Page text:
In our province there are four prisons with an adult education school in each one, belonging to the regional integrated public network of lifelong learning school, and three centres for young offenders. When a person first comes into prison and decides to attend  school, they get a test to establish individual skills and knowledge levels. Secondly, based on the initial results from the questionnaire, they enroll in different learning formal and non formal courses, all of them official, certified and valid to the education system.

Due to most common profiles of inmates the most demanded course are those connected with basic skills, literacy and numeracy. Other courses raising inmates interest are Spanish, English and ICT. Though internet access is not generally allowed for inmates there is a pilot experience in the last two years between a centre of young offenders and the regional e-learning regional centre (IEDA through which young inmates are being attended online using secured LMS and agreed protocols. This is intended as the first step to extend the experience to the rest of prisons that fulfill the basics mentioned before.

Another important aspect of joint coordination with the adult education regional system  is the designations of specific teacher teams from public high schools who act as a bureau to test inmates preparing to obtain official secondary and post secondary certificates.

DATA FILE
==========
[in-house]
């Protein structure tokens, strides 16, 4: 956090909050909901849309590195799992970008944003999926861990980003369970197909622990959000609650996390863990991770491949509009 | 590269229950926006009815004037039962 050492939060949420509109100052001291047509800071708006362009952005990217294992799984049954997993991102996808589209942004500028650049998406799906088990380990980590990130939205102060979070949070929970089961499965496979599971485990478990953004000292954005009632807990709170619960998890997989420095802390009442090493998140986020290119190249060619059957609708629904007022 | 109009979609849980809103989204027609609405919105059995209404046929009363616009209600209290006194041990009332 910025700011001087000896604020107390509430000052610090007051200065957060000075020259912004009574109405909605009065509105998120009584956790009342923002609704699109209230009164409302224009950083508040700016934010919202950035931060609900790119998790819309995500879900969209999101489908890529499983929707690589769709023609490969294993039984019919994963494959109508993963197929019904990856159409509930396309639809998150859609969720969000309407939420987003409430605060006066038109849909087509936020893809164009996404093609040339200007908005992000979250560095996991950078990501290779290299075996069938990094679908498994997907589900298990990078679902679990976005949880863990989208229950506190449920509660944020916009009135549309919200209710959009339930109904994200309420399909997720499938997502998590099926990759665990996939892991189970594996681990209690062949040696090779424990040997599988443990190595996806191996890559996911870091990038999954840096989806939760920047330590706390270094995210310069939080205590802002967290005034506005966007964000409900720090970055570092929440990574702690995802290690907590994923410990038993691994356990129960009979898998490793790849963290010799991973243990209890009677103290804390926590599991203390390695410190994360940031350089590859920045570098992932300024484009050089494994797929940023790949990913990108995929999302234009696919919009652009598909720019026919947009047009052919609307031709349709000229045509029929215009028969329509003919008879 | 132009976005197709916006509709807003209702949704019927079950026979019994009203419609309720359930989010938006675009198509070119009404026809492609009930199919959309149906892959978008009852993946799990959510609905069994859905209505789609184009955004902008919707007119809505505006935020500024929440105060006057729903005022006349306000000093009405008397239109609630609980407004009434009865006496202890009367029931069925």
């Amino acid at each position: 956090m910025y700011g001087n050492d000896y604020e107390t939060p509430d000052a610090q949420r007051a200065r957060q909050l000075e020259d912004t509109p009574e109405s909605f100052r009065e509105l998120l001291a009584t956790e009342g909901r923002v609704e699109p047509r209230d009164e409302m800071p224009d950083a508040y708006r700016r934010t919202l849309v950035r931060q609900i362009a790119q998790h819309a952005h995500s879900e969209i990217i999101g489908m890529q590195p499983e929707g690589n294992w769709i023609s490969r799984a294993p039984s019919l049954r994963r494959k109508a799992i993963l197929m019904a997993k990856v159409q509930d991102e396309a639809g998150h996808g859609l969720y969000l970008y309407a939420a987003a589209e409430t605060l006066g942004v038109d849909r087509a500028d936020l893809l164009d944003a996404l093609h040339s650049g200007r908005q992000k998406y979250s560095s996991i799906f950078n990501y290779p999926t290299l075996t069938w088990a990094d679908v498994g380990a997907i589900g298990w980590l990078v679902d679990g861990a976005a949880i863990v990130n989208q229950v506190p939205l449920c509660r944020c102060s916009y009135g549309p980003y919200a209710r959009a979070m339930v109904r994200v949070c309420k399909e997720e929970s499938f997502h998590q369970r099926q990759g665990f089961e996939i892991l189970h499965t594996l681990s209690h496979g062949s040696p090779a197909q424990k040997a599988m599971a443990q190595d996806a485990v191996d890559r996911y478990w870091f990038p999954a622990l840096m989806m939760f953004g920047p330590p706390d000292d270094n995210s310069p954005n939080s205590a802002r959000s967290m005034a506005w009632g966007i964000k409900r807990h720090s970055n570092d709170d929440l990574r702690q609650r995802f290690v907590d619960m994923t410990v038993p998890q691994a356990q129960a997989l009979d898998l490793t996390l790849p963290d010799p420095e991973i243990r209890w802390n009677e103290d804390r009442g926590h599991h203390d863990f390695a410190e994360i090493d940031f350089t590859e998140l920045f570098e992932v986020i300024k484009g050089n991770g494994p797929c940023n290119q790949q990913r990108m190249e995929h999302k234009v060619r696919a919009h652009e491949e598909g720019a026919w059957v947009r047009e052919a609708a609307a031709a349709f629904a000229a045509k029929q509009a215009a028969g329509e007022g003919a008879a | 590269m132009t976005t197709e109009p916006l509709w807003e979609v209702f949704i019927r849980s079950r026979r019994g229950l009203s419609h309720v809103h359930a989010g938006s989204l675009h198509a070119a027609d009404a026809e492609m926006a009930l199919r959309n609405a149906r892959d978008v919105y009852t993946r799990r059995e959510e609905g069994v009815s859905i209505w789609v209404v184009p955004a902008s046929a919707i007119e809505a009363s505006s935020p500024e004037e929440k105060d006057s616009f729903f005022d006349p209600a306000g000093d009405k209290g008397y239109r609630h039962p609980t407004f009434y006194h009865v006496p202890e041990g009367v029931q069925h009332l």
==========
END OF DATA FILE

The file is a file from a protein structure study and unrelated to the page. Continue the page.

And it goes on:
Another major issue, in my opinion, is to provide inmates with the necessary tools and advice to manage modern society daily life once they finish their stay. In that sense it is crucial for inmates to be in the right set of pathway courses, according to their profiles, possibilities and interests  to be successful in their new lives.






Maurice de Greef's picture

Due to research of Brosens (2015) there are possibilities to realise educational activities in prisons. Based on a study among prisoners in Belgian prisons it seems that 91% of the prisoners took part in a particular activity organised in prison. Especially the library seems to gain opportunities to involve prisoners in (learning) activities, due to the fact that 85.5% of the prisoners was active in the library (Brosens, 2015). Besides, 29.5% of the prisoners joined education and 10% joined a learning activity referring to socio-cultural learning (Brosens, 2015). These results show that although their current situation prisoners still can be motivated to join learning.

This creates new opportunities for adult education providers to develop learning activities in. In order to ensure that prisoners won't be social excluded in society after their imprisonment we should consider the development of suitable learning activities. If the activities will be tailor made it is possible that prisoners can realise a significant contribution to society referring to an economic or social perspective.